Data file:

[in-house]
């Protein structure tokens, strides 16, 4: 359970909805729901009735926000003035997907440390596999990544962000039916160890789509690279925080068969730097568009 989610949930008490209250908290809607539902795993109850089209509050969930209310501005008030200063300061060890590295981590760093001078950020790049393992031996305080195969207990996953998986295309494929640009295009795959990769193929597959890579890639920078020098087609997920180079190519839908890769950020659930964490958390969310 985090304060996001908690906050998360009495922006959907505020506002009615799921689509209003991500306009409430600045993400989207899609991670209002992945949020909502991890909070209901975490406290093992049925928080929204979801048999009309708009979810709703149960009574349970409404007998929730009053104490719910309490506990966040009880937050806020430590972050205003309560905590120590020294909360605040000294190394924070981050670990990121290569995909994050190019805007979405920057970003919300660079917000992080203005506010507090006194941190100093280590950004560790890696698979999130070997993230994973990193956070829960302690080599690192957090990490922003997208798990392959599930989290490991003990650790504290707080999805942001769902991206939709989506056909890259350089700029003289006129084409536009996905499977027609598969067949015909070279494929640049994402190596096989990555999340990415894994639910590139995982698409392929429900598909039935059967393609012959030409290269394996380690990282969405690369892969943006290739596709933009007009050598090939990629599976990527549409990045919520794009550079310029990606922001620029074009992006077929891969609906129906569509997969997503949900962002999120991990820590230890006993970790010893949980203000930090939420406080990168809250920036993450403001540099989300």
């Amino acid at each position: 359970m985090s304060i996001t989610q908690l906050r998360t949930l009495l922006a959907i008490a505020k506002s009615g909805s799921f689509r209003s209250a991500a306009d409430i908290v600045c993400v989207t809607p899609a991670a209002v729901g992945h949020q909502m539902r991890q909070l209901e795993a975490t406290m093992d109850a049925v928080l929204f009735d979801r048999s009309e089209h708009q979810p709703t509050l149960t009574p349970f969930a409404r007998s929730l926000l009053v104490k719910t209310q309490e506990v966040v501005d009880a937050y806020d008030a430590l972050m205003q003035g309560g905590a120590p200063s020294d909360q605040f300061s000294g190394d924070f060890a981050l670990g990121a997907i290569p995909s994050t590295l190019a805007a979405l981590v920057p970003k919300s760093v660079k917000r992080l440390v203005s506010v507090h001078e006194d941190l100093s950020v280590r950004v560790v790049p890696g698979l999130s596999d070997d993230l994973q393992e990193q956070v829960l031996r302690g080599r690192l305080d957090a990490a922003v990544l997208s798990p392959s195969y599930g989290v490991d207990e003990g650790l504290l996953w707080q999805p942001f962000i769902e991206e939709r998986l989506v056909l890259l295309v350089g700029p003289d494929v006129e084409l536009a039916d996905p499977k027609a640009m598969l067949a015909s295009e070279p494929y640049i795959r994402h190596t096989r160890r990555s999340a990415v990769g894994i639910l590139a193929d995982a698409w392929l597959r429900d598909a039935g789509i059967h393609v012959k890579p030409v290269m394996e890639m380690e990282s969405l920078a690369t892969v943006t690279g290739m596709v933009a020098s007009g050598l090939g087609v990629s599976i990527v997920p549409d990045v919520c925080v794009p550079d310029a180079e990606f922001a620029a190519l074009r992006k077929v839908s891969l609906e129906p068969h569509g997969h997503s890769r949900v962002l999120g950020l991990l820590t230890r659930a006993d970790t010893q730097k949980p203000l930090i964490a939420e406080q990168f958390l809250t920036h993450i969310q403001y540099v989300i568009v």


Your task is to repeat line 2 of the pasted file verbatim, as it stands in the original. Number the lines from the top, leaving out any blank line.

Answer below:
């Protein structure tokens, strides 16, 4: 359970909805729901009735926000003035997907440390596999990544962000039916160890789509690279925080068969730097568009 989610949930008490209250908290809607539902795993109850089209509050969930209310501005008030200063300061060890590295981590760093001078950020790049393992031996305080195969207990996953998986295309494929640009295009795959990769193929597959890579890639920078020098087609997920180079190519839908890769950020659930964490958390969310 985090304060996001908690906050998360009495922006959907505020506002009615799921689509209003991500306009409430600045993400989207899609991670209002992945949020909502991890909070209901975490406290093992049925928080929204979801048999009309708009979810709703149960009574349970409404007998929730009053104490719910309490506990966040009880937050806020430590972050205003309560905590120590020294909360605040000294190394924070981050670990990121290569995909994050190019805007979405920057970003919300660079917000992080203005506010507090006194941190100093280590950004560790890696698979999130070997993230994973990193956070829960302690080599690192957090990490922003997208798990392959599930989290490991003990650790504290707080999805942001769902991206939709989506056909890259350089700029003289006129084409536009996905499977027609598969067949015909070279494929640049994402190596096989990555999340990415894994639910590139995982698409392929429900598909039935059967393609012959030409290269394996380690990282969405690369892969943006290739596709933009007009050598090939990629599976990527549409990045919520794009550079310029990606922001620029074009992006077929891969609906129906569509997969997503949900962002999120991990820590230890006993970790010893949980203000930090939420406080990168809250920036993450403001540099989300």